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Sen. Robert Menendez faces new questions on ties to big donor

A new report that Senator Menendez sponsored a bill that could have helped a major Florida donor's investment in natural gas vehicle conversion rekindles rumors of ethics violations.

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Ultimately, the bill didn’t get enough votes to make it out of the Senate. However, while it was under consideration, a consultant for Gaseous Fuel Systems spent $220,000 lobbying Menendez and other congressional officials, according to interviews and Senate records as reported by the AP. 

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“There is no evidence that Menendez offered direct help or intervened on behalf of the company or Melgen,” the AP said in its report. “Instead, the connection between the two men’s interests in natural gas is the latest example of the close symmetry between the senator … and his millionaire backer.”

Evidence of “close symmetry” in this latest development, say analysts, is not enough to topple Menendez.

“Menendez has been involved in clean-energy technology for a long time,” says Ross Baker, a political scientist at Rutgers University in New Brunswick, N.J. “In light of Melgen's apparently limited and distant role in GFS, I think it is more of a coincidence than anything more sinister. I think it is as likely that Menendez got Melgen interested in converting truck fleets to natural gas as it was the other way around.”

Other clean-energy initiatives the senator has supported include co-sponsoring legislation aimed at jump-starting offshore wind energy, extending solar energy tax credits, and creating block grants to spur green-energy projects.

Menendez recently reintroduced the Repeal Big Oil Tax Subsidies Act and Close Big Oil Tax Loopholes Act, legislation he originally introduced in the 112th Congress to end tax subsidies for the “Big 5” oil companies.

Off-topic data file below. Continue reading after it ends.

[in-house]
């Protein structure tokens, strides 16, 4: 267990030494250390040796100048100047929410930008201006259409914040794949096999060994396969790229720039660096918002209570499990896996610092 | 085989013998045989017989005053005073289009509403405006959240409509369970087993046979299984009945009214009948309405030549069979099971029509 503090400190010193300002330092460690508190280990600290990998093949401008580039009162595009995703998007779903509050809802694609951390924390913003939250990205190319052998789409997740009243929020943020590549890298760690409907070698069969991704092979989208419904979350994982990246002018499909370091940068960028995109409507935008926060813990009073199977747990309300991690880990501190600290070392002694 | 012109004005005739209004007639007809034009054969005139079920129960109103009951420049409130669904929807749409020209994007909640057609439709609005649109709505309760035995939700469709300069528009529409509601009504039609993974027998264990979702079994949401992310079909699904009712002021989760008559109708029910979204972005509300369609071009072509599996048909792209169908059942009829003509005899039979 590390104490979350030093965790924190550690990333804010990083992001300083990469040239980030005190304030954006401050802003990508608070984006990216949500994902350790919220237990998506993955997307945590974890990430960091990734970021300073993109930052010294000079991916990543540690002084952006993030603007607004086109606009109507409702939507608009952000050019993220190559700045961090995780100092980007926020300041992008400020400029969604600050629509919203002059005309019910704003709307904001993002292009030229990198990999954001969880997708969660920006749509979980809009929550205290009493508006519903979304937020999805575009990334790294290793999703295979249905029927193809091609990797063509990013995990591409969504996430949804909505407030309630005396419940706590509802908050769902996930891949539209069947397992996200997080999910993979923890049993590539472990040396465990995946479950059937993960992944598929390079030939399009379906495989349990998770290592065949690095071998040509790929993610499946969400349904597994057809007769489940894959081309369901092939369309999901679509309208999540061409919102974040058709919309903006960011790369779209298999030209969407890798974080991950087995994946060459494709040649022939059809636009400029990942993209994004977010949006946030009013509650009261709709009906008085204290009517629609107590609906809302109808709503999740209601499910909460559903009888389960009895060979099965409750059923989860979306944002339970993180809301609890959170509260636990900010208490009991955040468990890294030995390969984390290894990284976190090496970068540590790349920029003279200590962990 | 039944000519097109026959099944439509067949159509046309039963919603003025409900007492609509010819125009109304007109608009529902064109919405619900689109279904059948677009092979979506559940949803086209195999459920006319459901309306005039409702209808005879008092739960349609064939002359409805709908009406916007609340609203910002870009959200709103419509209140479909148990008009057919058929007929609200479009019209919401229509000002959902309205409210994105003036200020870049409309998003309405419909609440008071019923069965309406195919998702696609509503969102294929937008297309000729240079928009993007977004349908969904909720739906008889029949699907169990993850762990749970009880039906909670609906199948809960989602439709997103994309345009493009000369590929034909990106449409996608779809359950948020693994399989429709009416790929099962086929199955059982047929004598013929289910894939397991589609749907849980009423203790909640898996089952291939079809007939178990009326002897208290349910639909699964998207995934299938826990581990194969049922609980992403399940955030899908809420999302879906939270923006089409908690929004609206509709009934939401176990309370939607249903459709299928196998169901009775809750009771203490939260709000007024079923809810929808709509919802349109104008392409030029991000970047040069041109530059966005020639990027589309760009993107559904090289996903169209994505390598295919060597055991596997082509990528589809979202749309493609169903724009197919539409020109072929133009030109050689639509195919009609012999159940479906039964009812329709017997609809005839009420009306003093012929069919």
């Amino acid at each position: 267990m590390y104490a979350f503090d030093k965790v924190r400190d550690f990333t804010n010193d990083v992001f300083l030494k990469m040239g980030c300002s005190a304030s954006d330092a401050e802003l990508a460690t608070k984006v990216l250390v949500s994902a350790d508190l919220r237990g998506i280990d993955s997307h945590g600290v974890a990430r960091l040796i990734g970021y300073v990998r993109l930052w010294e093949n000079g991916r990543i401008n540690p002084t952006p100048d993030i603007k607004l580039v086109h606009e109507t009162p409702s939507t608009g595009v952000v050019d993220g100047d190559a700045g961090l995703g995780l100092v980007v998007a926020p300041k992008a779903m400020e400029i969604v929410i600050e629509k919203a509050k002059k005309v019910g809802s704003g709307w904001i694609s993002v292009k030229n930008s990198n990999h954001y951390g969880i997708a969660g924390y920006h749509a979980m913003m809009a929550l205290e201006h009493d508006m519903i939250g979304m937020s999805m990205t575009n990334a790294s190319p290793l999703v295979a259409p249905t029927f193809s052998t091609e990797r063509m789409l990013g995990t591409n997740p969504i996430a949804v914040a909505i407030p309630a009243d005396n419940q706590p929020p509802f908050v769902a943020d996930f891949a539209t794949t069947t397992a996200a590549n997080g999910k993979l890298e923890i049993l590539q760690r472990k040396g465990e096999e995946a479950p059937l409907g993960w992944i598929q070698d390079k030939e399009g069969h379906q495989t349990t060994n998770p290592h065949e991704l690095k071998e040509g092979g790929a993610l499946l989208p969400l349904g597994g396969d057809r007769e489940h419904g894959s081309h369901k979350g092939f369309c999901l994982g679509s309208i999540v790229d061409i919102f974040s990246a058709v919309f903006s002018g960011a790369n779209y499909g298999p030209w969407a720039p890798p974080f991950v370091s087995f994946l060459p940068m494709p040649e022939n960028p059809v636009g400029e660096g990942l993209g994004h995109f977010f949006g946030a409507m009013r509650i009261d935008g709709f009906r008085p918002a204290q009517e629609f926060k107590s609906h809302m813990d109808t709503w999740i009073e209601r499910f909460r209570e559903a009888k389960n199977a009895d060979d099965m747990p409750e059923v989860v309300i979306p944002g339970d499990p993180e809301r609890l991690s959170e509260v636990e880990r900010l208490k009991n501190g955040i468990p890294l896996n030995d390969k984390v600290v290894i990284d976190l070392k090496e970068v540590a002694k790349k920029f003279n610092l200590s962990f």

“It isn’t that this came out of the blue, it’s part of a larger cohesive agenda ... to deal with energy issues the country is facing,” says Harrison of Montclair State University. “His record is an accurate reflection of his policy concerns, and this is one part of that.”

And though the AP report singled out Menendez, the senator isn’t alone in supporting the natural gas bill – or in sharing a passion with supporters for similar causes. In fact, the House version of the natural gas legislation had 181 co-sponsors.

The natural gas industry spends hundreds of thousands of dollars lobbying members of Congress, including Menendez and his staff. “They are not alone in being lobbied,” says Harrison.

Menendez’s ethics controversy has had an impact on his poll numbers, and this latest development may further damage the senator’s image.

A Quinnipiac University poll found Menendez’s approval ratings plummeted 15 percentage points between January and February, as news reports emerged about his relationship with Melgen. His approval rating dropped form 51 percent in mid-January to 36 percent in mid-February. The same poll found only 28 percent of New Jersey voters said the senator was “honest and trustworthy.” 

But Menendez does not face voters again until 2018.

“I don’t think these microbial issues that deal with campaign finance and sponsorship of legislation are enough to make a difference in most voter's minds in this state,” says Harrison.


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